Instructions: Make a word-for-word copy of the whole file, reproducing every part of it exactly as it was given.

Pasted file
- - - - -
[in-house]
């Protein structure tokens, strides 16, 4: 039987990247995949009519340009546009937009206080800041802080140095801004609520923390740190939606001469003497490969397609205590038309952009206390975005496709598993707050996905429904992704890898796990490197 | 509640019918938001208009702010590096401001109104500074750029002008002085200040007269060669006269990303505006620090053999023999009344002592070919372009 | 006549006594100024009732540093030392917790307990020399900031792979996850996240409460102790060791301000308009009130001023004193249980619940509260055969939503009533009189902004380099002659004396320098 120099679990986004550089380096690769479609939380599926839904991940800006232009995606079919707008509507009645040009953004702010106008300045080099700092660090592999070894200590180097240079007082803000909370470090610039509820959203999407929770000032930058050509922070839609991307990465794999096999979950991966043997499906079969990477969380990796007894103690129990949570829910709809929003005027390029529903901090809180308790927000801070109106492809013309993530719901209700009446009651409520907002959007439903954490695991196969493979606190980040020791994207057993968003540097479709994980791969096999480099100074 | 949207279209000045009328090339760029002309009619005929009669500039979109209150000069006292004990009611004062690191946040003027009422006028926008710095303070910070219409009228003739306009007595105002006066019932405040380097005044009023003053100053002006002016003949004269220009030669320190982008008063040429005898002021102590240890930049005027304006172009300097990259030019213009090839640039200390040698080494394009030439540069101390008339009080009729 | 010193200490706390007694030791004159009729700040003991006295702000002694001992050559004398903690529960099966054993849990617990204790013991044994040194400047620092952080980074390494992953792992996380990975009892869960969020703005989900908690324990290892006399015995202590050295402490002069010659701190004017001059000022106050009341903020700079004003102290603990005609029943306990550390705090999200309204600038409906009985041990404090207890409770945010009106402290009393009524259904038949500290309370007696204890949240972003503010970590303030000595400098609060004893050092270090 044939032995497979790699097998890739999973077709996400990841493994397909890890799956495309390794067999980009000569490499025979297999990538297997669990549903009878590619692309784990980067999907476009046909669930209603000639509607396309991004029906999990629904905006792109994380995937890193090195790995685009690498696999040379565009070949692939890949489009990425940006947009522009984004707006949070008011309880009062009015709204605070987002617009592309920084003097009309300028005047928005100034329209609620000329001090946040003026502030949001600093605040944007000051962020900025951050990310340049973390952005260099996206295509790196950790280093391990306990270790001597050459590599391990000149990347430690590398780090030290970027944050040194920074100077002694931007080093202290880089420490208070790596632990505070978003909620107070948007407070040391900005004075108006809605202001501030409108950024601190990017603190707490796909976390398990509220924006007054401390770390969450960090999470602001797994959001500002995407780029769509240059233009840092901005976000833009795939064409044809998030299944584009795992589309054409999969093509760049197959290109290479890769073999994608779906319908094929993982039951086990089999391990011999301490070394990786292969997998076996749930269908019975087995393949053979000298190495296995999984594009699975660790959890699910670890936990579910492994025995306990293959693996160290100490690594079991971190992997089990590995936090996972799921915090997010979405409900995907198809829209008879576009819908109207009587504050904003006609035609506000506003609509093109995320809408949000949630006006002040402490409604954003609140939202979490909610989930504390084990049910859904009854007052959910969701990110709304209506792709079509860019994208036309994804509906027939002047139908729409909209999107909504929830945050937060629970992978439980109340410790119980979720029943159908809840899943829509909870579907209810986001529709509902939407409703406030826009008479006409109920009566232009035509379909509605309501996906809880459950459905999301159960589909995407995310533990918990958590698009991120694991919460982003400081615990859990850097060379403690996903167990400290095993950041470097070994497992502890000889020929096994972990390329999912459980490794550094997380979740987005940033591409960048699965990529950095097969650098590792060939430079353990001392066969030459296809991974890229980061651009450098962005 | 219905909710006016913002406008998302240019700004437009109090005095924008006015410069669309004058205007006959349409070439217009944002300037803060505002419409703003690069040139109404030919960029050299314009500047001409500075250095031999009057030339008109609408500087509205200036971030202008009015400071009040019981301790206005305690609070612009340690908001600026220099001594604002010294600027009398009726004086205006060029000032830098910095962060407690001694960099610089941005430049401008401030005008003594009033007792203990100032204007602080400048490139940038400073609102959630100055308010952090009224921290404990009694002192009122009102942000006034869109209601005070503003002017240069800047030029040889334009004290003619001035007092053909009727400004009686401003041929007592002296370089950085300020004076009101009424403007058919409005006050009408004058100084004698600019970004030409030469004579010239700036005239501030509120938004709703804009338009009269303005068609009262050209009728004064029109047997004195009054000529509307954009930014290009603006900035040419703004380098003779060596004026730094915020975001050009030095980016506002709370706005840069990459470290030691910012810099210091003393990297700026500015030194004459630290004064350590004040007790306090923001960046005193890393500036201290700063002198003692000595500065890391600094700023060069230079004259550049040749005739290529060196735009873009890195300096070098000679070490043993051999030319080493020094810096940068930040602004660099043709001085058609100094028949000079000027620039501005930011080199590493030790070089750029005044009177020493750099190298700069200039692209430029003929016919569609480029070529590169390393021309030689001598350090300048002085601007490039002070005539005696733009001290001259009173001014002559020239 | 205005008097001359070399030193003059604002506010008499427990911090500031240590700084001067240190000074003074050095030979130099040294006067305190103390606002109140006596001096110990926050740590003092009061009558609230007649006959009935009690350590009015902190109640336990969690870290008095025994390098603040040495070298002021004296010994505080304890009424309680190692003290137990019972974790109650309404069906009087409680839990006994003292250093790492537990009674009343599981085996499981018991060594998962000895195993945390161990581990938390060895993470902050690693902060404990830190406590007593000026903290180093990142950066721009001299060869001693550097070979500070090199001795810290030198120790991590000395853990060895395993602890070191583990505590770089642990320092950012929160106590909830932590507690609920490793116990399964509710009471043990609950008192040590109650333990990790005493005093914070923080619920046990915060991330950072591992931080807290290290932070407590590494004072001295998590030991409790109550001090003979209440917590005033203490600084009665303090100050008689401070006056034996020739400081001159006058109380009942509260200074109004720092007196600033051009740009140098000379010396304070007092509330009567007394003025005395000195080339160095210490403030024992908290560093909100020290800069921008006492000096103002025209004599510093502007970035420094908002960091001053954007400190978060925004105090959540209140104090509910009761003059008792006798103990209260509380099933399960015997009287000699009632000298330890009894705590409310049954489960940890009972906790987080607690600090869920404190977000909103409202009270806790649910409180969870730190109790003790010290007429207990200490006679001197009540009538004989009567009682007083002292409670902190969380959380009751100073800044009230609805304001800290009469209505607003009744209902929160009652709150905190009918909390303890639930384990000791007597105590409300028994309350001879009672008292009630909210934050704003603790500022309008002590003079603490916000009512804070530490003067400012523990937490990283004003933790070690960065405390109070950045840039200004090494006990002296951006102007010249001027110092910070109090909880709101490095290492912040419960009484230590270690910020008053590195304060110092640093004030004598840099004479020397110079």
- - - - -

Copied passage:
[in-house]
């Protein structure tokens, strides 16, 4: 039987990247995949009519340009546009937009206080800041802080140095801004609520923390740190939606001469003497490969397609205590038309952009206390975005496709598993707050996905429904992704890898796990490197 | 509640019918938001208009702010590096401001109104500074750029002008002085200040007269060669006269990303505006620090053999023999009344002592070919372009 | 006549006594100024009732540093030392917790307990020399900031792979996850996240409460102790060791301000308009009130001023004193249980619940509260055969939503009533009189902004380099002659004396320098 120099679990986004550089380096690769479609939380599926839904991940800006232009995606079919707008509507009645040009953004702010106008300045080099700092660090592999070894200590180097240079007082803000909370470090610039509820959203999407929770000032930058050509922070839609991307990465794999096999979950991966043997499906079969990477969380990796007894103690129990949570829910709809929003005027390029529903901090809180308790927000801070109106492809013309993530719901209700009446009651409520907002959007439903954490695991196969493979606190980040020791994207057993968003540097479709994980791969096999480099100074 | 949207279209000045009328090339760029002309009619005929009669500039979109209150000069006292004990009611004062690191946040003027009422006028926008710095303070910070219409009228003739306009007595105002006066019932405040380097005044009023003053100053002006002016003949004269220009030669320190982008008063040429005898002021102590240890930049005027304006172009300097990259030019213009090839640039200390040698080494394009030439540069101390008339009080009729 | 010193200490706390007694030791004159009729700040003991006295702000002694001992050559004398903690529960099966054993849990617990204790013991044994040194400047620092952080980074390494992953792992996380990975009892869960969020703005989900908690324990290892006399015995202590050295402490002069010659701190004017001059000022106050009341903020700079004003102290603990005609029943306990550390705090999200309204600038409906009985041990404090207890409770945010009106402290009393009524259904038949500290309370007696204890949240972003503010970590303030000595400098609060004893050092270090 044939032995497979790699097998890739999973077709996400990841493994397909890890799956495309390794067999980009000569490499025979297999990538297997669990549903009878590619692309784990980067999907476009046909669930209603000639509607396309991004029906999990629904905006792109994380995937890193090195790995685009690498696999040379565009070949692939890949489009990425940006947009522009984004707006949070008011309880009062009015709204605070987002617009592309920084003097009309300028005047928005100034329209609620000329001090946040003026502030949001600093605040944007000051962020900025951050990310340049973390952005260099996206295509790196950790280093391990306990270790001597050459590599391990000149990347430690590398780090030290970027944050040194920074100077002694931007080093202290880089420490208070790596632990505070978003909620107070948007407070040391900005004075108006809605202001501030409108950024601190990017603190707490796909976390398990509220924006007054401390770390969450960090999470602001797994959001500002995407780029769509240059233009840092901005976000833009795939064409044809998030299944584009795992589309054409999969093509760049197959290109290479890769073999994608779906319908094929993982039951086990089999391990011999301490070394990786292969997998076996749930269908019975087995393949053979000298190495296995999984594009699975660790959890699910670890936990579910492994025995306990293959693996160290100490690594079991971190992997089990590995936090996972799921915090997010979405409900995907198809829209008879576009819908109207009587504050904003006609035609506000506003609509093109995320809408949000949630006006002040402490409604954003609140939202979490909610989930504390084990049910859904009854007052959910969701990110709304209506792709079509860019994208036309994804509906027939002047139908729409909209999107909504929830945050937060629970992978439980109340410790119980979720029943159908809840899943829509909870579907209810986001529709509902939407409703406030826009008479006409109920009566232009035509379909509605309501996906809880459950459905999301159960589909995407995310533990918990958590698009991120694991919460982003400081615990859990850097060379403690996903167990400290095993950041470097070994497992502890000889020929096994972990390329999912459980490794550094997380979740987005940033591409960048699965990529950095097969650098590792060939430079353990001392066969030459296809991974890229980061651009450098962005 | 219905909710006016913002406008998302240019700004437009109090005095924008006015410069669309004058205007006959349409070439217009944002300037803060505002419409703003690069040139109404030919960029050299314009500047001409500075250095031999009057030339008109609408500087509205200036971030202008009015400071009040019981301790206005305690609070612009340690908001600026220099001594604002010294600027009398009726004086205006060029000032830098910095962060407690001694960099610089941005430049401008401030005008003594009033007792203990100032204007602080400048490139940038400073609102959630100055308010952090009224921290404990009694002192009122009102942000006034869109209601005070503003002017240069800047030029040889334009004290003619001035007092053909009727400004009686401003041929007592002296370089950085300020004076009101009424403007058919409005006050009408004058100084004698600019970004030409030469004579010239700036005239501030509120938004709703804009338009009269303005068609009262050209009728004064029109047997004195009054000529509307954009930014290009603006900035040419703004380098003779060596004026730094915020975001050009030095980016506002709370706005840069990459470290030691910012810099210091003393990297700026500015030194004459630290004064350590004040007790306090923001960046005193890393500036201290700063002198003692000595500065890391600094700023060069230079004259550049040749005739290529060196735009873009890195300096070098000679070490043993051999030319080493020094810096940068930040602004660099043709001085058609100094028949000079000027620039501005930011080199590493030790070089750029005044009177020493750099190298700069200039692209430029003929016919569609480029070529590169390393021309030689001598350090300048002085601007490039002070005539005696733009001290001259009173001014002559020239 | 205005008097001359070399030193003059604002506010008499427990911090500031240590700084001067240190000074003074050095030979130099040294006067305190103390606002109140006596001096110990926050740590003092009061009558609230007649006959009935009690350590009015902190109640336990969690870290008095025994390098603040040495070298002021004296010994505080304890009424309680190692003290137990019972974790109650309404069906009087409680839990006994003292250093790492537990009674009343599981085996499981018991060594998962000895195993945390161990581990938390060895993470902050690693902060404990830190406590007593000026903290180093990142950066721009001299060869001693550097070979500070090199001795810290030198120790991590000395853990060895395993602890070191583990505590770089642990320092950012929160106590909830932590507690609920490793116990399964509710009471043990609950008192040590109650333990990790005493005093914070923080619920046990915060991330950072591992931080807290290290932070407590590494004072001295998590030991409790109550001090003979209440917590005033203490600084009665303090100050008689401070006056034996020739400081001159006058109380009942509260200074109004720092007196600033051009740009140098000379010396304070007092509330009567007394003025005395000195080339160095210490403030024992908290560093909100020290800069921008006492000096103002025209004599510093502007970035420094908002960091001053954007400190978060925004105090959540209140104090509910009761003059008792006798103990209260509380099933399960015997009287000699009632000298330890009894705590409310049954489960940890009972906790987080607690600090869920404190977000909103409202009270806790649910409180969870730190109790003790010290007429207990200490006679001197009540009538004989009567009682007083002292409670902190969380959380009751100073800044009230609805304001800290009469209505607003009744209902929160009652709150905190009918909390303890639930384990000791007597105590409300028994309350001879009672008292009630909210934050704003603790500022309008002590003079603490916000009512804070530490003067400012523990937490990283004003933790070690960065405390109070950045840039200004090494006990002296951006102007010249001027110092910070109090909880709101490095290492912040419960009484230590270690910020008053590195304060110092640093004030004598840099004479020397110079």